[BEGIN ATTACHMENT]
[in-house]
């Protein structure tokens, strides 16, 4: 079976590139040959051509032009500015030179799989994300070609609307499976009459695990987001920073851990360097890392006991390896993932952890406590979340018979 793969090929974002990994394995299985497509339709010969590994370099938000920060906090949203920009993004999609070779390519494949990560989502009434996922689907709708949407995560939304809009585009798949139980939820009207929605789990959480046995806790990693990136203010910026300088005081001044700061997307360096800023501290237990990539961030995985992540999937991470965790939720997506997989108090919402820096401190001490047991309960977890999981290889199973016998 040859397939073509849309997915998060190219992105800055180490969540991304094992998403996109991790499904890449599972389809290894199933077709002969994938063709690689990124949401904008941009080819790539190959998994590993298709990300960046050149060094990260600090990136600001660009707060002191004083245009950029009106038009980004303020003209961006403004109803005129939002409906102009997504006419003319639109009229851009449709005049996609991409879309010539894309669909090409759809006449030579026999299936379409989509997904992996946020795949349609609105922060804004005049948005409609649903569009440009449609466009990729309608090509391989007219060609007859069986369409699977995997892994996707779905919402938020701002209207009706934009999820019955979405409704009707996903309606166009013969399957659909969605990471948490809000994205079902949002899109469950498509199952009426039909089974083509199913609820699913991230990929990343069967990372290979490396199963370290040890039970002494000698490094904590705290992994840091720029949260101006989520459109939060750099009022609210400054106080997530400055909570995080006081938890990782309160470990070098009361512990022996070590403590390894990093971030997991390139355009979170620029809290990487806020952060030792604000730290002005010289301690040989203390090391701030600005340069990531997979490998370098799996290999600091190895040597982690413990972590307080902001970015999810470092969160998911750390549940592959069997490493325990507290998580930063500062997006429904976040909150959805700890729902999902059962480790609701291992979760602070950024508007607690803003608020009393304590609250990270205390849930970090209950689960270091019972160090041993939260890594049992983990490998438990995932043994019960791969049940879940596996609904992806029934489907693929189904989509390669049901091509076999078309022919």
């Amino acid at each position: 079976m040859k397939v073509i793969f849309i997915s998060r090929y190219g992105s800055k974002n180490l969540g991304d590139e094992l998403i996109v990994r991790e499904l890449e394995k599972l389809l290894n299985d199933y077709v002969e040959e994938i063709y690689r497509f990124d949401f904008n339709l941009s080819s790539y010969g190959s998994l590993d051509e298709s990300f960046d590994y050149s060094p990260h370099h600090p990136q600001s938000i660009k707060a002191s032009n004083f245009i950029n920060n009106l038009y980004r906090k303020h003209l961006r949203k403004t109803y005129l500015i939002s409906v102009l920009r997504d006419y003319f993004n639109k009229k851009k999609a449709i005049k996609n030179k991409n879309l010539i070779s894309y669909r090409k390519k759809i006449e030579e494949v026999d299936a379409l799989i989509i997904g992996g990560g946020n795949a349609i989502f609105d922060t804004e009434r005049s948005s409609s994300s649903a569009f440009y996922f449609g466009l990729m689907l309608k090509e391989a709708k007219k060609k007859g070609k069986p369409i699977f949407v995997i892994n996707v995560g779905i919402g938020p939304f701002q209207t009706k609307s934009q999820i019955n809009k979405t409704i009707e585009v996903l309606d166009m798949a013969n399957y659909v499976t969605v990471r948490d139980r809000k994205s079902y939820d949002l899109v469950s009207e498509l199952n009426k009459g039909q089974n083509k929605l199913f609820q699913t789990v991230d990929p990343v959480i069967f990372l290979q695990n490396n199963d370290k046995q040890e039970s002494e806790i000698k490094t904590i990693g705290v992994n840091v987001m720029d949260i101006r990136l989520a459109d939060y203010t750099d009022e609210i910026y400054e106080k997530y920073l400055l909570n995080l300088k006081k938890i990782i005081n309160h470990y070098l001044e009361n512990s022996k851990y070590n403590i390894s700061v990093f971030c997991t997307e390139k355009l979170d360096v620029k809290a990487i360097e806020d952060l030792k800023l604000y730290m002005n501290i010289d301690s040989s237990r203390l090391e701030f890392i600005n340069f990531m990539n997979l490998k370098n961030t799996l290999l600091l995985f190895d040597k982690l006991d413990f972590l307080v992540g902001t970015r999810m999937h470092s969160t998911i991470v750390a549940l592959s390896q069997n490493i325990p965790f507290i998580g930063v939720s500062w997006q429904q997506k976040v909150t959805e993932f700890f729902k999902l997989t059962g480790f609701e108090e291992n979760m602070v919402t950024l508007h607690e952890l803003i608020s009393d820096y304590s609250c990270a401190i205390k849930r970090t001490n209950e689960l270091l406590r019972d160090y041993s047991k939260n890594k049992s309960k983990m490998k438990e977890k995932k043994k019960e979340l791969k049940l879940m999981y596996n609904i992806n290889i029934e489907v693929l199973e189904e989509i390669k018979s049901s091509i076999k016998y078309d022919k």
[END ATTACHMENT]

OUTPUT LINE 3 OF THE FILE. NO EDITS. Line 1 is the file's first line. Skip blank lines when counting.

């Amino acid at each position: 079976m040859k397939v073509i793969f849309i997915s998060r090929y190219g992105s800055k974002n180490l969540g991304d590139e094992l998403i996109v990994r991790e499904l890449e394995k599972l389809l290894n299985d199933y077709v002969e040959e994938i063709y690689r497509f990124d949401f904008n339709l941009s080819s790539y010969g190959s998994l590993d051509e298709s990300f960046d590994y050149s060094p990260h370099h600090p990136q600001s938000i660009k707060a002191s032009n004083f245009i950029n920060n009106l038009y980004r906090k303020h003209l961006r949203k403004t109803y005129l500015i939002s409906v102009l920009r997504d006419y003319f993004n639109k009229k851009k999609a449709i005049k996609n030179k991409n879309l010539i070779s894309y669909r090409k390519k759809i006449e030579e494949v026999d299936a379409l799989i989509i997904g992996g990560g946020n795949a349609i989502f609105d922060t804004e009434r005049s948005s409609s994300s649903a569009f440009y996922f449609g466009l990729m689907l309608k090509e391989a709708k007219k060609k007859g070609k069986p369409i699977f949407v995997i892994n996707v995560g779905i919402g938020p939304f701002q209207t009706k609307s934009q999820i019955n809009k979405t409704i009707e585009v996903l309606d166009m798949a013969n399957y659909v499976t969605v990471r948490d139980r809000k994205s079902y939820d949002l899109v469950s009207e498509l199952n009426k009459g039909q089974n083509k929605l199913f609820q699913t789990v991230d990929p990343v959480i069967f990372l290979q695990n490396n199963d370290k046995q040890e039970s002494e806790i000698k490094t904590i990693g705290v992994n840091v987001m720029d949260i101006r990136l989520a459109d939060y203010t750099d009022e609210i910026y400054e106080k997530y920073l400055l909570n995080l300088k006081k938890i990782i005081n309160h470990y070098l001044e009361n512990s022996k851990y070590n403590i390894s700061v990093f971030c997991t997307e390139k355009l979170d360096v620029k809290a990487i360097e806020d952060l030792k800023l604000y730290m002005n501290i010289d301690s040989s237990r203390l090391e701030f890392i600005n340069f990531m990539n997979l490998k370098n961030t799996l290999l600091l995985f190895d040597k982690l006991d413990f972590l307080v992540g902001t970015r999810m999937h470092s969160t998911i991470v750390a549940l592959s390896q069997n490493i325990p965790f507290i998580g930063v939720s500062w997006q429904q997506k976040v909150t959805e993932f700890f729902k999902l997989t059962g480790f609701e108090e291992n979760m602070v919402t950024l508007h607690e952890l803003i608020s009393d820096y304590s609250c990270a401190i205390k849930r970090t001490n209950e689960l270091l406590r019972d160090y041993s047991k939260n890594k049992s309960k983990m490998k438990e977890k995932k043994k019960e979340l791969k049940l879940m999981y596996n609904i992806n290889i029934e489907v693929l199973e189904e989509i390669k018979s049901s091509i076999k016998y078309d022919k």